Scientists have developed an innovative technique to print biosensors, which can measure temperature, electrical heart signals and blood oxygen saturation, directly onto the skin at room temperature.
This advance, which was developed by US and Chinese researchers and led by Penn State University’s Larry (Huanyu) Cheng, is important because it has the potential to make long term, continuous monitoring of sick or fragile patients easier and more accurate.
“We are interested in applying this multifunctional, wearable sensing technology for diagnostic confirmation and timely treatments for cardiopulmonary diseases, including Covid-19, pneumonia, and fibrotic lung diseases,” explains Cheng.
In Covid-19 patients in particular, there could be value in using sensors like these as they can quickly inform healthcare professionals when a hospitalized patient’s condition is deteriorating.
These sensors also have great potential for continuous monitoring of health measures, such as heart rate and hydration level, that are of interest for professional athletes or people working in dangerous or remote environments. Cheng and his colleagues have also previously developed a wearable sweat monitor, which he says could be added as a component to the printed sensor if required.
A key advance developed by the researchers is that normally printing any kind of metal components for these sensors has to be done at a temperature too high to print on skin without causing burns.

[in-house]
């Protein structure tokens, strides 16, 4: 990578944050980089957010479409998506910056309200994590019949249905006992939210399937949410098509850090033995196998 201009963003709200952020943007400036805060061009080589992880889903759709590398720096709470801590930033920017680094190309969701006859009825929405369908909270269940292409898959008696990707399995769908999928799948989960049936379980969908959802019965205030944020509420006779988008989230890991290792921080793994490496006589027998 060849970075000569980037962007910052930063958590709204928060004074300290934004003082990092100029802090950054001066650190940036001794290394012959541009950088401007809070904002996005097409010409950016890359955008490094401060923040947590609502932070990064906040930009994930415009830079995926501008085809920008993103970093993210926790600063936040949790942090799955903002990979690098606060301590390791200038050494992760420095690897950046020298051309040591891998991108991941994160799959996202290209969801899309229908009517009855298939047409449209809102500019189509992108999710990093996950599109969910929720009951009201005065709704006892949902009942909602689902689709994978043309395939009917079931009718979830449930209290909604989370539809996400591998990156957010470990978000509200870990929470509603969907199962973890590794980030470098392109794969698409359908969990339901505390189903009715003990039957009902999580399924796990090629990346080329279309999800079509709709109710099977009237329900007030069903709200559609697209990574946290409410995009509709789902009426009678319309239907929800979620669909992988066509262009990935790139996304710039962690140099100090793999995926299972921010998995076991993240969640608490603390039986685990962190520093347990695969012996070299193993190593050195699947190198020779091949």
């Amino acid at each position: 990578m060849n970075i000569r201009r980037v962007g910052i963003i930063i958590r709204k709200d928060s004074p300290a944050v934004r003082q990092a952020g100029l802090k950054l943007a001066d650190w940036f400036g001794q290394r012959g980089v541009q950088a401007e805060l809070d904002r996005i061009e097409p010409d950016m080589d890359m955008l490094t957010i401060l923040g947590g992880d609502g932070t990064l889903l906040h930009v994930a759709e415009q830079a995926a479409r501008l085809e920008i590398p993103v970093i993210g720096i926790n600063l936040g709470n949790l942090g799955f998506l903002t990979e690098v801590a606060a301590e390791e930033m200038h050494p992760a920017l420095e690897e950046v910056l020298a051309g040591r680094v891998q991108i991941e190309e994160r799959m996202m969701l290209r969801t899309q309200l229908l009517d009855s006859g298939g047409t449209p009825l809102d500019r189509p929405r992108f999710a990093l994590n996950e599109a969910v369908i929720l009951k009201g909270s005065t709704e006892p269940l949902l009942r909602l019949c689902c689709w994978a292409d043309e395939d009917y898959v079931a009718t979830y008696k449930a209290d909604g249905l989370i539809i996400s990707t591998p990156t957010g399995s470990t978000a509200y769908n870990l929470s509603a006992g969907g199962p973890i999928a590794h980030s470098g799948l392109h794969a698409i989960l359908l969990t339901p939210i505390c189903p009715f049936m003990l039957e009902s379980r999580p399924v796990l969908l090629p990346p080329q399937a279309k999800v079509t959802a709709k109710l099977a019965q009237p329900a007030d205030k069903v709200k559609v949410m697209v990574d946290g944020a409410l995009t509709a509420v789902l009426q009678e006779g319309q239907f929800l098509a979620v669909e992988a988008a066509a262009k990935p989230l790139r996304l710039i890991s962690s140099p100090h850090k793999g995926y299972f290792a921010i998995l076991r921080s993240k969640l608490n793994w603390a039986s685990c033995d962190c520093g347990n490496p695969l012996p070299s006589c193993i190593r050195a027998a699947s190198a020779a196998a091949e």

Cheng and colleagues got round this problem by first painting a paste containing a key ingredient of peelable face masks, polyvinyl alcohol, calcium carbonate, onto the skin. The addition of other nanoparticles to this paste such as aluminium and magnesium oxides, metallic salts and copper, all helped to reduce the temperature needed to print the sensors.
They then printed the sensors, made from silver nanoparticles, onto this layer at room temperature, before completing the ‘bonding’ process by blowing cold air over the printed sensor to remove any residual water from the ink.
The biosensor is currently just at a prototype stage, but can already accurately measure body temperature, moisture change on the skin, blood oxygen and saturation, and electrophysiological signals from the heart such as those measured during an electrocardiogram (ECG) test. Cheng says it is possible to adapt the sensor to add particular components as needed in the future.